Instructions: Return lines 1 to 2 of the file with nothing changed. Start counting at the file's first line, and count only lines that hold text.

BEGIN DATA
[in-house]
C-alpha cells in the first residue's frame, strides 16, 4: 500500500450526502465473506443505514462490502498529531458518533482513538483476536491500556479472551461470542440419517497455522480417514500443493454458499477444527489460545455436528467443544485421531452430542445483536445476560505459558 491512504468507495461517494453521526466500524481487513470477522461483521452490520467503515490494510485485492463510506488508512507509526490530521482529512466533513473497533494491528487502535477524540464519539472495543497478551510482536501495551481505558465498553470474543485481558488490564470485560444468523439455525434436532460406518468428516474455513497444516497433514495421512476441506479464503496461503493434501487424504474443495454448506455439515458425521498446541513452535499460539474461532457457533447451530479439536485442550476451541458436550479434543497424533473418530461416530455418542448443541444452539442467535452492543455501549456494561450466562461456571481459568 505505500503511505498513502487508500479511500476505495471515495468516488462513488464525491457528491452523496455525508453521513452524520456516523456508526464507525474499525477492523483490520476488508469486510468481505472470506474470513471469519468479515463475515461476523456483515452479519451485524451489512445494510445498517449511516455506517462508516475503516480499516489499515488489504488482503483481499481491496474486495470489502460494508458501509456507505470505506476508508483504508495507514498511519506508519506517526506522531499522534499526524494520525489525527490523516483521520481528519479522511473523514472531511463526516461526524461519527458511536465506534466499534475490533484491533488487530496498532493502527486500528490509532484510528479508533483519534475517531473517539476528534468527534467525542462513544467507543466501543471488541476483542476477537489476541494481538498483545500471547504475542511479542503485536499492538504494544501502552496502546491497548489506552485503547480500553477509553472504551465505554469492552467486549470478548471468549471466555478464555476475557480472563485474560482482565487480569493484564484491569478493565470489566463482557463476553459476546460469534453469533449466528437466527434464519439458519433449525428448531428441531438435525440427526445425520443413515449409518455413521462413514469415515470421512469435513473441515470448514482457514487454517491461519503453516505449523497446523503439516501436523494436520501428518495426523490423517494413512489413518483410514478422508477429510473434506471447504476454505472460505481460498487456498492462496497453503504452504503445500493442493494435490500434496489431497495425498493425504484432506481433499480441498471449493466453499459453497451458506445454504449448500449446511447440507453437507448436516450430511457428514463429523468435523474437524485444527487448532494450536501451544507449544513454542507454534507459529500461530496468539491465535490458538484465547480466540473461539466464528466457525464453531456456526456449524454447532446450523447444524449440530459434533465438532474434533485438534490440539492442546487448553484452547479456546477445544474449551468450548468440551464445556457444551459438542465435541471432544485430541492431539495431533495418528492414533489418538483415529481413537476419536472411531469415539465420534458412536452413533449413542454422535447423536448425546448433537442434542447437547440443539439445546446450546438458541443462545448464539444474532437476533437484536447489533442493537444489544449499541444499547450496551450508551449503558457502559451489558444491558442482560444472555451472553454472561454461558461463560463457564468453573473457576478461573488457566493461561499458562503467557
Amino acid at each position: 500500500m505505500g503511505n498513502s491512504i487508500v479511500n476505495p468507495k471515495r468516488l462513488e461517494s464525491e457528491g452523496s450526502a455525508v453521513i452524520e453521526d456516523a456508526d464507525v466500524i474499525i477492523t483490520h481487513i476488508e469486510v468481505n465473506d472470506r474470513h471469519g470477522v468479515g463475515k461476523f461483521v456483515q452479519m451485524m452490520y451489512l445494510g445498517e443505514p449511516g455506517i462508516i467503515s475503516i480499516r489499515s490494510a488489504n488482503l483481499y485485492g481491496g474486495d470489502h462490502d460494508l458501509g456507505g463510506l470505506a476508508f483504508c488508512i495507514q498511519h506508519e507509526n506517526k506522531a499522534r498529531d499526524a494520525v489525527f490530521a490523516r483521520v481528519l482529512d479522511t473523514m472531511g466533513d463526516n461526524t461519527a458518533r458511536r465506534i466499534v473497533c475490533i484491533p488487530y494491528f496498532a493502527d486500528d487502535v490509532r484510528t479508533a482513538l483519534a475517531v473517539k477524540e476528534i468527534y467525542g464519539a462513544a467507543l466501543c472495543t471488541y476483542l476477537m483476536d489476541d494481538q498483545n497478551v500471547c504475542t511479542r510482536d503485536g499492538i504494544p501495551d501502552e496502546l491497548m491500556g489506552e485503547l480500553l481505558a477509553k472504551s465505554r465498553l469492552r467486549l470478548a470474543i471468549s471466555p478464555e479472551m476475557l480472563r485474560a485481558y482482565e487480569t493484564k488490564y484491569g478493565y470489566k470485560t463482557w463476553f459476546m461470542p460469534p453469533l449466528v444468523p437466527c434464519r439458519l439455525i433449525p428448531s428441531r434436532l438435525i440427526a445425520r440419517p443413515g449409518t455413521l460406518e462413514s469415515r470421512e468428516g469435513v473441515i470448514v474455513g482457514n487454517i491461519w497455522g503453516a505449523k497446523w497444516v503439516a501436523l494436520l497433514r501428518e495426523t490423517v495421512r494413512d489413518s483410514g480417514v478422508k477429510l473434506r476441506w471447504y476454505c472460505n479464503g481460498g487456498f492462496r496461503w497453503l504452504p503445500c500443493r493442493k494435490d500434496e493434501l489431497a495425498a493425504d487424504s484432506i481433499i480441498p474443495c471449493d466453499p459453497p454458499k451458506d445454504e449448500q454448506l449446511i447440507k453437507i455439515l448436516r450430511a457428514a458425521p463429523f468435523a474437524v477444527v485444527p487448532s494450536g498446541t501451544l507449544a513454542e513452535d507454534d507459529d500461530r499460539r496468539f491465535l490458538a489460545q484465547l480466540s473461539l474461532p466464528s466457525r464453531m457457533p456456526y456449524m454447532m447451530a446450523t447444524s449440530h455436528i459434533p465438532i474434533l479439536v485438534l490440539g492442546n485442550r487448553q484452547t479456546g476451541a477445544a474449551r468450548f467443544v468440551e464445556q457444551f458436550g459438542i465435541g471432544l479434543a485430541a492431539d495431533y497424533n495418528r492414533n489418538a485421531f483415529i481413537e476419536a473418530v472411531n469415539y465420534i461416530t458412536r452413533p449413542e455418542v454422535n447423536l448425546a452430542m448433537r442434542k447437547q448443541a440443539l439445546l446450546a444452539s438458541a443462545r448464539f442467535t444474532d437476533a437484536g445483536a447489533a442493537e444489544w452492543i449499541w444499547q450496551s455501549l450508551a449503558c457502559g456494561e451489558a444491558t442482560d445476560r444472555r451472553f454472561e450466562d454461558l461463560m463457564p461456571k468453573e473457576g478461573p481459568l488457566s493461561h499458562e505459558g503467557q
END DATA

[in-house]
C-alpha cells in the first residue's frame, strides 16, 4: 500500500450526502465473506443505514462490502498529531458518533482513538483476536491500556479472551461470542440419517497455522480417514500443493454458499477444527489460545455436528467443544485421531452430542445483536445476560505459558 491512504468507495461517494453521526466500524481487513470477522461483521452490520467503515490494510485485492463510506488508512507509526490530521482529512466533513473497533494491528487502535477524540464519539472495543497478551510482536501495551481505558465498553470474543485481558488490564470485560444468523439455525434436532460406518468428516474455513497444516497433514495421512476441506479464503496461503493434501487424504474443495454448506455439515458425521498446541513452535499460539474461532457457533447451530479439536485442550476451541458436550479434543497424533473418530461416530455418542448443541444452539442467535452492543455501549456494561450466562461456571481459568 505505500503511505498513502487508500479511500476505495471515495468516488462513488464525491457528491452523496455525508453521513452524520456516523456508526464507525474499525477492523483490520476488508469486510468481505472470506474470513471469519468479515463475515461476523456483515452479519451485524451489512445494510445498517449511516455506517462508516475503516480499516489499515488489504488482503483481499481491496474486495470489502460494508458501509456507505470505506476508508483504508495507514498511519506508519506517526506522531499522534499526524494520525489525527490523516483521520481528519479522511473523514472531511463526516461526524461519527458511536465506534466499534475490533484491533488487530496498532493502527486500528490509532484510528479508533483519534475517531473517539476528534468527534467525542462513544467507543466501543471488541476483542476477537489476541494481538498483545500471547504475542511479542503485536499492538504494544501502552496502546491497548489506552485503547480500553477509553472504551465505554469492552467486549470478548471468549471466555478464555476475557480472563485474560482482565487480569493484564484491569478493565470489566463482557463476553459476546460469534453469533449466528437466527434464519439458519433449525428448531428441531438435525440427526445425520443413515449409518455413521462413514469415515470421512469435513473441515470448514482457514487454517491461519503453516505449523497446523503439516501436523494436520501428518495426523490423517494413512489413518483410514478422508477429510473434506471447504476454505472460505481460498487456498492462496497453503504452504503445500493442493494435490500434496489431497495425498493425504484432506481433499480441498471449493466453499459453497451458506445454504449448500449446511447440507453437507448436516450430511457428514463429523468435523474437524485444527487448532494450536501451544507449544513454542507454534507459529500461530496468539491465535490458538484465547480466540473461539466464528466457525464453531456456526456449524454447532446450523447444524449440530459434533465438532474434533485438534490440539492442546487448553484452547479456546477445544474449551468450548468440551464445556457444551459438542465435541471432544485430541492431539495431533495418528492414533489418538483415529481413537476419536472411531469415539465420534458412536452413533449413542454422535447423536448425546448433537442434542447437547440443539439445546446450546438458541443462545448464539444474532437476533437484536447489533442493537444489544449499541444499547450496551450508551449503558457502559451489558444491558442482560444472555451472553454472561454461558461463560463457564468453573473457576478461573488457566493461561499458562503467557